Florida's homestead exemption law is one of the most generous in the country as it allows homeowners to claim an unlimited amount once the exemption applies. Perhaps not surprisingly, this law has also been the subject of criticism for its propensity to invite fraud. Under this law, Florida homeowners may exempt an unlimited amount of value in their home or other property covered by the exemption as long as the property is not be larger than half an acre in a municipality or 160 acres elsewhere.
The Florida homestead exemption applies to real or personal property, and must be a personal residence, such as a home, condominium, mobile or modular home. Also, the spouse or children of a deceased owner may claim the exemption. To claim the full value of the Florida homestead exemption, you must have bought and owned the property for at least 1,215 days (three years and four months) prior to the filing of the bankruptcy case. If this requirement cannot be met, the homestead exemption is limited by federal law.
In a Chapter 7 bankruptcy case, In re Cole, Case No. 15-7459 (Bankr. M.D. Fla. Sept. 19, 2016), a Florida bankruptcy court allowed a homestead exemption, even though the debtor claimed the exemption two weeks after her case filing. In Cole, the debtor filed her bankruptcy petition while living with her mother in a home held in the name of a living trust created by the debtor's mother. The trust established the debtor and her two siblings as trust beneficiaries.
Two weeks after the daughter's bankruptcy filing, the mother passed away, which resulted in the daughter amending her bankruptcy schedules to list her one-third interest in the house as exempt under Florida's homestead law. The Chapter 7 trustee objected to the exemption, arguing that the trustee’s hypothetical lien attached first to the mother's home as it was not claimed as the debtor’s homestead on the filing date of the bankruptcy case.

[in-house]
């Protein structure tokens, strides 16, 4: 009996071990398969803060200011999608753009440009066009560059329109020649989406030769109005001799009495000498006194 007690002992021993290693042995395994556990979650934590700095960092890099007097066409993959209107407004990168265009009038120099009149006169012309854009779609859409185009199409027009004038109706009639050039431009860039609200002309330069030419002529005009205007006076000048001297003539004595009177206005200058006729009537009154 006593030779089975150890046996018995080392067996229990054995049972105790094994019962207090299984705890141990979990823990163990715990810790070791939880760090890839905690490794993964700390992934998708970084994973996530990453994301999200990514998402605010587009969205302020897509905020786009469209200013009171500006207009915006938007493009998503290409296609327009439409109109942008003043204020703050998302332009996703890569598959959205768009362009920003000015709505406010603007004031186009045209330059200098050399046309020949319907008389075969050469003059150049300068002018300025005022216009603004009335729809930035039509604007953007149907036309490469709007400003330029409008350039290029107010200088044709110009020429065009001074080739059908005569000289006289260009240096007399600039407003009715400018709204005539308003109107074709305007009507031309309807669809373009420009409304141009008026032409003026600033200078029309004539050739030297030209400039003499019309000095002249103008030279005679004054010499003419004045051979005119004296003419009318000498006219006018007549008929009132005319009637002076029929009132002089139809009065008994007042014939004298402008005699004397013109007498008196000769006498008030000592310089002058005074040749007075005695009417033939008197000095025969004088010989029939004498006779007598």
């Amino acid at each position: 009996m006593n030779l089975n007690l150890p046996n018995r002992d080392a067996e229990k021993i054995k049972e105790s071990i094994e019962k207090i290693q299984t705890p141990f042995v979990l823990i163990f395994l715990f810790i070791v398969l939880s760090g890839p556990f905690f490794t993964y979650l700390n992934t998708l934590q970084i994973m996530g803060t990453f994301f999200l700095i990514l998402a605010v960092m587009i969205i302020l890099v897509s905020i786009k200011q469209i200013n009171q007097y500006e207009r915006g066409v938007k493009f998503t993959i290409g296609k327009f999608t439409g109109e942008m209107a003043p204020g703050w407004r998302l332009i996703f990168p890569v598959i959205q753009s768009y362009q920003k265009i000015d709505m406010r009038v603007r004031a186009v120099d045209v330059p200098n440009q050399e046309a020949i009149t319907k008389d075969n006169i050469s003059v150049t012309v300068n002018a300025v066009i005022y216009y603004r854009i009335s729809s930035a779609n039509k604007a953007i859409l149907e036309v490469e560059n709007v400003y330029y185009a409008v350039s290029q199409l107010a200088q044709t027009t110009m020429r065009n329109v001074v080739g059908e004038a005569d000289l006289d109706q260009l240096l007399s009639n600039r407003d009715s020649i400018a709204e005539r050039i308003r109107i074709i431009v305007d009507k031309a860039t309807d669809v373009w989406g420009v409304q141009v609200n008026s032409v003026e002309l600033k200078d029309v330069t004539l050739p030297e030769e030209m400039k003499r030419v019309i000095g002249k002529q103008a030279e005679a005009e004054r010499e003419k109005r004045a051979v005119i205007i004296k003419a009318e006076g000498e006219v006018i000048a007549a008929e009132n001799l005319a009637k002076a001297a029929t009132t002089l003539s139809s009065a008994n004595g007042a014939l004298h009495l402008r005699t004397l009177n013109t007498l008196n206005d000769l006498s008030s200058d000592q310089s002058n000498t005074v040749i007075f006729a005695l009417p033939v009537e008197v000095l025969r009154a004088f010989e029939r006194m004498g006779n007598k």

However, Middle District of Florida Bankruptcy Judge Williamson allowed the homestead exemption in an opinion rendered on September 19th. Judge Williamson first noted that the Florida Constitution provides that a homestead exemption inures to the benefit of the owner’s heirs. However, under this analysis, the home was only protected from claims of the mother’s creditors, not from liens against her daughter.
Judge Williamson's opinion then goes on to state that because the mother owned the home at the time that the trustee’s hypothetical lien attached to the home on the date of the bankruptcy filing, there was nothing for the trustee's lien to attach. Accordingly, the trustee’s lien attached at the exact moment when the debtor received her one-third ownership interest in the home. Further and more importantly, he said that in this situation, the debtor prevails.
The court based its decision on Milton v. Milton, 68 So. 718, 63 Fla. 533 (1912), where the Florida Supreme Court held that an heir could assert the homestead exemption to avoid a judgment lien entered against him before his mother’s death. The homestead exemption was upheld because the heir occupied the house within a reasonable time after the death of his mother. Milton was considered by the bankruptcy court to be relevant because the judgment lien was equivalent to a trustee’s hypothetical judicial lien. In March of 2016, a Minnesota Bankruptcy Court held that a debtor could claim a homestead exemption in a house inherited within 180 days of bankruptcy.At Loan Lawyers, our South Florida consumer rights and debt defense attorneys help individuals get control over their problems with debt. If you are a consumer with no short-term solution to solving problems from unpaid debts, contact our office today by calling (888) FIGHT-13 (344-4813) and see how we can help.